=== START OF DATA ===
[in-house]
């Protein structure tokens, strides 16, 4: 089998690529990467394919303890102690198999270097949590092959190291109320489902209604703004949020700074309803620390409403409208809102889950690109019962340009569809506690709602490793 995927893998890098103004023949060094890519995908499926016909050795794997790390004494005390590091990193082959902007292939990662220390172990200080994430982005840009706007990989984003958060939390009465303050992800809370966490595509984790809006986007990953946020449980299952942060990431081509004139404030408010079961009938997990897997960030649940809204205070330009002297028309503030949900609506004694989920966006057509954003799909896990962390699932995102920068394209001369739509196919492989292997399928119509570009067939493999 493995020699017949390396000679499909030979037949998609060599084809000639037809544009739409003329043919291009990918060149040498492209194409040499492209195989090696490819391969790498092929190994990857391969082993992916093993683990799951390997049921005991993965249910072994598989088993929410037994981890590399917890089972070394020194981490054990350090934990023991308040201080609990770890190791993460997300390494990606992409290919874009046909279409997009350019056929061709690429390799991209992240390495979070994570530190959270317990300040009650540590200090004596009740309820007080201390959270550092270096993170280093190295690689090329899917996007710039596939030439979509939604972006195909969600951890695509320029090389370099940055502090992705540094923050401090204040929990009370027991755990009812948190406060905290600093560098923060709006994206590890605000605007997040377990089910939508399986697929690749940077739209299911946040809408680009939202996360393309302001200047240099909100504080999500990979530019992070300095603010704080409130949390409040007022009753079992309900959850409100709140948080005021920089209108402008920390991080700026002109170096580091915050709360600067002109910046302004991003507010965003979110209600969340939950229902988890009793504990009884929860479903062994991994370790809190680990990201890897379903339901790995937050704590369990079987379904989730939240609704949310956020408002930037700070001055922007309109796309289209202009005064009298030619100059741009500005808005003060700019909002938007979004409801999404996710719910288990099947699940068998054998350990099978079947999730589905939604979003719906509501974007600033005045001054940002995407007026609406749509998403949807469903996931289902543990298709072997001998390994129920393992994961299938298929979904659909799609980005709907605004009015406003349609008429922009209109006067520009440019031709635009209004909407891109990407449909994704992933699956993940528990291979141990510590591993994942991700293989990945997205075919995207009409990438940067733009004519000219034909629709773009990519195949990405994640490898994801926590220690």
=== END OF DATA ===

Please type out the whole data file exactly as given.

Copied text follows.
[in-house]
């Protein structure tokens, strides 16, 4: 089998690529990467394919303890102690198999270097949590092959190291109320489902209604703004949020700074309803620390409403409208809102889950690109019962340009569809506690709602490793 995927893998890098103004023949060094890519995908499926016909050795794997790390004494005390590091990193082959902007292939990662220390172990200080994430982005840009706007990989984003958060939390009465303050992800809370966490595509984790809006986007990953946020449980299952942060990431081509004139404030408010079961009938997990897997960030649940809204205070330009002297028309503030949900609506004694989920966006057509954003799909896990962390699932995102920068394209001369739509196919492989292997399928119509570009067939493999 493995020699017949390396000679499909030979037949998609060599084809000639037809544009739409003329043919291009990918060149040498492209194409040499492209195989090696490819391969790498092929190994990857391969082993992916093993683990799951390997049921005991993965249910072994598989088993929410037994981890590399917890089972070394020194981490054990350090934990023991308040201080609990770890190791993460997300390494990606992409290919874009046909279409997009350019056929061709690429390799991209992240390495979070994570530190959270317990300040009650540590200090004596009740309820007080201390959270550092270096993170280093190295690689090329899917996007710039596939030439979509939604972006195909969600951890695509320029090389370099940055502090992705540094923050401090204040929990009370027991755990009812948190406060905290600093560098923060709006994206590890605000605007997040377990089910939508399986697929690749940077739209299911946040809408680009939202996360393309302001200047240099909100504080999500990979530019992070300095603010704080409130949390409040007022009753079992309900959850409100709140948080005021920089209108402008920390991080700026002109170096580091915050709360600067002109910046302004991003507010965003979110209600969340939950229902988890009793504990009884929860479903062994991994370790809190680990990201890897379903339901790995937050704590369990079987379904989730939240609704949310956020408002930037700070001055922007309109796309289209202009005064009298030619100059741009500005808005003060700019909002938007979004409801999404996710719910288990099947699940068998054998350990099978079947999730589905939604979003719906509501974007600033005045001054940002995407007026609406749509998403949807469903996931289902543990298709072997001998390994129920393992994961299938298929979904659909799609980005709907605004009015406003349609008429922009209109006067520009440019031709635009209004909407891109990407449909994704992933699956993940528990291979141990510590591993994942991700293989990945997205075919995207009409990438940067733009004519000219034909629709773009990519195949990405994640490898994801926590220690």